Thursday, April 06, 2006


Authors and actors and artists and such
Never know nothing, and never know much.
Sculptors and singers and those of their kidney
Tell their affairs from Seattle to Sydney.
Playwrights and poets and such horses’ necks
Start off from anywhere, end up at sex.
Diarists, critics, and similar roe
Never say nothing, and never say no.
People Who Do Things exceed my endurance;
God, for a man that solicits insurance!

-- Dorothy Parker


Robert Frost (1874 – 1963)

Those who witnessed John F. Kennedy’s inauguration will never forget the aged Robert Frost at the windswept podium, the youthful new president holding down the fluttering pages as the old man fought the glare of the sun. Both men would be dead two years later. Robert Frost was America’s most popular poet when he died two months shy of age 89. Although we think of Frost as a New Englander, he was born in San Francisco. He lived in England with his family in 1912, and received the support of Ezra Pound, who helped him publish his first two books. Returning to the United States in 1915, Frost became a 40-year-old farmer/poet, and eventually his persona of self-serving tyrant softened to the folksy, white-haired grandfather figure with a New England twang. He won four Pulitzer Prizes and the Gold Medal by the National Institute of Arts and Letters. His poetry is appealing and accessible, but not always as simple as it seems—Frost was a master of using symbolism to underlay the more obvious forms or actions in the poems.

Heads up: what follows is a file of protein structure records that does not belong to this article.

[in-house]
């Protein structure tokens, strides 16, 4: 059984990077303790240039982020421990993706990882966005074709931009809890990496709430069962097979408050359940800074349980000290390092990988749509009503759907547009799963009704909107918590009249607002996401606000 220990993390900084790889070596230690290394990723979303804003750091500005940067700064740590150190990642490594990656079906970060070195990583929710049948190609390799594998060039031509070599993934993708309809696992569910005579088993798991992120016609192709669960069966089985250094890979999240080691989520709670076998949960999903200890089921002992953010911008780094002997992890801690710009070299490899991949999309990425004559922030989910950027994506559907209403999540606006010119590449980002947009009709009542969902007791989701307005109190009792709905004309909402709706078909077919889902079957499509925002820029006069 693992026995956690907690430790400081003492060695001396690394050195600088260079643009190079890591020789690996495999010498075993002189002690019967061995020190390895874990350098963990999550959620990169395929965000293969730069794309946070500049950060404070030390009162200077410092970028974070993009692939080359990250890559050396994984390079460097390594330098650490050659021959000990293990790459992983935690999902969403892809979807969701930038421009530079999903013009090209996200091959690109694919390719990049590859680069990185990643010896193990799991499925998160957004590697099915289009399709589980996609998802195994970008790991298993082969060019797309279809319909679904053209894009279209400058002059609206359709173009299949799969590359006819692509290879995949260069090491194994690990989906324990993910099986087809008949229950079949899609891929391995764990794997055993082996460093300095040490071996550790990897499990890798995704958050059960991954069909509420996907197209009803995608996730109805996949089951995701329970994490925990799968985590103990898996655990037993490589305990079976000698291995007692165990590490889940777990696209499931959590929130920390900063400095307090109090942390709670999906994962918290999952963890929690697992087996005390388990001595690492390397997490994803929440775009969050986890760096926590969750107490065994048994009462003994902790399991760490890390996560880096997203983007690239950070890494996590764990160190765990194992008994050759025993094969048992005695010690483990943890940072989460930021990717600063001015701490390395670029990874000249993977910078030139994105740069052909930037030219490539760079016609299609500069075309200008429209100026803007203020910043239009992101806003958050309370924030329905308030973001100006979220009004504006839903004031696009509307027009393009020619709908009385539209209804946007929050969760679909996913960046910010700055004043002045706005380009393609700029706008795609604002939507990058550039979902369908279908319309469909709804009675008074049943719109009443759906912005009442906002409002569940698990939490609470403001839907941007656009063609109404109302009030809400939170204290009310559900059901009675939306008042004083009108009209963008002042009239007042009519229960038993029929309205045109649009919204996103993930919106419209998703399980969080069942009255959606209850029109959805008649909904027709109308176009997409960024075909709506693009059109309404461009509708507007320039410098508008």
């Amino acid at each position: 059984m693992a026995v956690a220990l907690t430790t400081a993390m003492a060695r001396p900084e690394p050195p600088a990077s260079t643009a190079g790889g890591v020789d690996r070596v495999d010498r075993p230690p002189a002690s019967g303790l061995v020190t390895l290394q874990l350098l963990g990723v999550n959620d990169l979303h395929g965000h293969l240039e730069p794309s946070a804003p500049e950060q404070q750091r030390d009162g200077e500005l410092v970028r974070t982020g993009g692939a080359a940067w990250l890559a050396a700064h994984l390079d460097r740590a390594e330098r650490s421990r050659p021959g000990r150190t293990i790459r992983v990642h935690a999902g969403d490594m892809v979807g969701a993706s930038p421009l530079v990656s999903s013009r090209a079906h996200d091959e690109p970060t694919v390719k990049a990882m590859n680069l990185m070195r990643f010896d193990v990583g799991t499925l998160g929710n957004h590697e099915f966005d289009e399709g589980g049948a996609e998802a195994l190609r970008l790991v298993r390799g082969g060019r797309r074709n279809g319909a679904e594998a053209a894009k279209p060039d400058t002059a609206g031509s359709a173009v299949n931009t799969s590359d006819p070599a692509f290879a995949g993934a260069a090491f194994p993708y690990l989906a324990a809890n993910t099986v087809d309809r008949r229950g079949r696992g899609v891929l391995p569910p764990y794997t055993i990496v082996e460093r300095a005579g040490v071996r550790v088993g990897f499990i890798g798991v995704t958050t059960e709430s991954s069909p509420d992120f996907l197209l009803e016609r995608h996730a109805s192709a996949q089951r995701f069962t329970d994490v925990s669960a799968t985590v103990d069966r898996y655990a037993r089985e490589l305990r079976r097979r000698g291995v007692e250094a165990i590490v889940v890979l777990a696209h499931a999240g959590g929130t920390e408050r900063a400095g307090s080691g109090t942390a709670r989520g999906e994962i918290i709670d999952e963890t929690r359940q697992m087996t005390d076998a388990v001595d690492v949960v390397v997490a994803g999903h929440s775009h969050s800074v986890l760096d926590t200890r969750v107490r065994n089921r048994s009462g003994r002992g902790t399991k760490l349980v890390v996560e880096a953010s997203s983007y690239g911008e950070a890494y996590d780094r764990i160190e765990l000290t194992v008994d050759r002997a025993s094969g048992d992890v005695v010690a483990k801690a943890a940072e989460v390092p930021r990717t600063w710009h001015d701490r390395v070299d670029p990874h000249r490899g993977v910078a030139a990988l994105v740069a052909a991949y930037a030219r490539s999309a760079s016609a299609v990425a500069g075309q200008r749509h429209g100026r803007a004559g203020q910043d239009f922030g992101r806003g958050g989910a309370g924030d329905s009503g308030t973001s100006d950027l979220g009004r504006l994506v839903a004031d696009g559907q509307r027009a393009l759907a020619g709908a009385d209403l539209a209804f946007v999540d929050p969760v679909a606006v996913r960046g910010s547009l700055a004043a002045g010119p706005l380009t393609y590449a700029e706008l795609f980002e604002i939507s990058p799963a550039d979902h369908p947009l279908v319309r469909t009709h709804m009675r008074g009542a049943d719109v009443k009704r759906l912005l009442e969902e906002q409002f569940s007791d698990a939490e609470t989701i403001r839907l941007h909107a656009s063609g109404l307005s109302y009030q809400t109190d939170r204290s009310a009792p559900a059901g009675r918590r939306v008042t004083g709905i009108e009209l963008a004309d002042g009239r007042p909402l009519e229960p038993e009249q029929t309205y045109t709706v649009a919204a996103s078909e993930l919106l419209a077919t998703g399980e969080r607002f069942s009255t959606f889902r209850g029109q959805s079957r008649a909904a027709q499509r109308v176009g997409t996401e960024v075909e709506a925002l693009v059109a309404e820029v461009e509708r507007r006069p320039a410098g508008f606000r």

--From Poetry Speaks


I received a rejection yesterday from the strange fruit.


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